A unique man-made wetlands system in Texas is adding 65,000 gallons of water to area drinking supplies, but in Illinois man-made wetlands are addressing water quality rather than quantity.
Bloomington has struggled with nitrates levels in its public drinking supply. So it turned to farmers, whose fertilizer-laden fields helped create the problem.
Rick Twait is superintendent of water purification. He and others decided to focus on the 72,000 acres of watersheds feeding Bloomington's existing reservoirs.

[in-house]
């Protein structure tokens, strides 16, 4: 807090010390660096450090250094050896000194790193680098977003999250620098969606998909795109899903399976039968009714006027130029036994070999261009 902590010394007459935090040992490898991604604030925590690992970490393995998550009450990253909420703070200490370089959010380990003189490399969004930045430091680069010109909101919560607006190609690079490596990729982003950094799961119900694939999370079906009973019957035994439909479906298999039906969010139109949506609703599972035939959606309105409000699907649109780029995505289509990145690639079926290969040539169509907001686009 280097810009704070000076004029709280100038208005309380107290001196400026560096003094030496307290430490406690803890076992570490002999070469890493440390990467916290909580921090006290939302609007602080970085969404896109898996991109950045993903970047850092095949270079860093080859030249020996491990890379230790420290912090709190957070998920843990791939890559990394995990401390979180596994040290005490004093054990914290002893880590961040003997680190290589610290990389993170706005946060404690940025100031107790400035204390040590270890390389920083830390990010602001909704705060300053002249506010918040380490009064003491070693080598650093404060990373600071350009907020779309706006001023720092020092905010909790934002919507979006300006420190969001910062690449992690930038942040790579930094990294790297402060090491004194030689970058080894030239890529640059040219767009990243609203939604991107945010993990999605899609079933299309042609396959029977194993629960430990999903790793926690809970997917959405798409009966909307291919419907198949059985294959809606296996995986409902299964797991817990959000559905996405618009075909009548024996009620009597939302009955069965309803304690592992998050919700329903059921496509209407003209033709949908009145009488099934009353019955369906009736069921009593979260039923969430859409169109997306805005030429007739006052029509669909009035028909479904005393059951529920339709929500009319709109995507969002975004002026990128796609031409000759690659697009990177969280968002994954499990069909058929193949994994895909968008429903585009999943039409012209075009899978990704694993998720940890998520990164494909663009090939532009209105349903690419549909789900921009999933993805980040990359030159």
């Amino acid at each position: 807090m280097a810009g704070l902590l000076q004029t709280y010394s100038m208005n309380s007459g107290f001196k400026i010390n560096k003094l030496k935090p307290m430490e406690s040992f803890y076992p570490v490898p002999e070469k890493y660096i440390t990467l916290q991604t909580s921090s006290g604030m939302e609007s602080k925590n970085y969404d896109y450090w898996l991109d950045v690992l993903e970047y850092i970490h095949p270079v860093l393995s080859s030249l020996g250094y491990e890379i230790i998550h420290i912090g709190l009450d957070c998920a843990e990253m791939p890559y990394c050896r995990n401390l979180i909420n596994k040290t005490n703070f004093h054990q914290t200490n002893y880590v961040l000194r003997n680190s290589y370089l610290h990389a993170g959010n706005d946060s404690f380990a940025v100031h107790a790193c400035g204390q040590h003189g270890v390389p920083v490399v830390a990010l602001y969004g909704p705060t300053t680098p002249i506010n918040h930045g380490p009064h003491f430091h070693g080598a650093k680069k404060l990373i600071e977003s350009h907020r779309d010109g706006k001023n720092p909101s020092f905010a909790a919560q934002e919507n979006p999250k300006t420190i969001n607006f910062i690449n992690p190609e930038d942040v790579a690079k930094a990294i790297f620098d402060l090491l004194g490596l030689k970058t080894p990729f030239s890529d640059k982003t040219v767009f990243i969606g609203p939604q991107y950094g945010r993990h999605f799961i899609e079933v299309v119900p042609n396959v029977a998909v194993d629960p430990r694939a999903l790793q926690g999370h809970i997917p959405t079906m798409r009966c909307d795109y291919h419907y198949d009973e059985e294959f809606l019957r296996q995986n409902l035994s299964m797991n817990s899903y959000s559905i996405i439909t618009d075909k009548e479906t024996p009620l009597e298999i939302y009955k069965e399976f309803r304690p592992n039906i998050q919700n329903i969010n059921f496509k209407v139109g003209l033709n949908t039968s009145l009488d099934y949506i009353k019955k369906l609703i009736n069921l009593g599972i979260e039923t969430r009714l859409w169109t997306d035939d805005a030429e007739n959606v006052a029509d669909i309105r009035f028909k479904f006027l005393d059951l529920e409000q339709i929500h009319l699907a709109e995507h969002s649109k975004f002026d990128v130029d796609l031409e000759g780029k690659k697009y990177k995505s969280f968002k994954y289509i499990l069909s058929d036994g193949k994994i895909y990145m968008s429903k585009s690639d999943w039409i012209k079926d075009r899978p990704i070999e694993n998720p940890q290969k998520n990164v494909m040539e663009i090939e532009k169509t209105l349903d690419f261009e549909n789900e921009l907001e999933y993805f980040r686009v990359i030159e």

Working with The Nature Conservancy, the University of Illinois and others, wetlands of various sizes were placed in farming fields. In one instance a farmer received federal money to transform part of his land into a wetland.
The goal was to reduce nitrates by 50 percent. Researchers say the numbers are encouraging a decade later.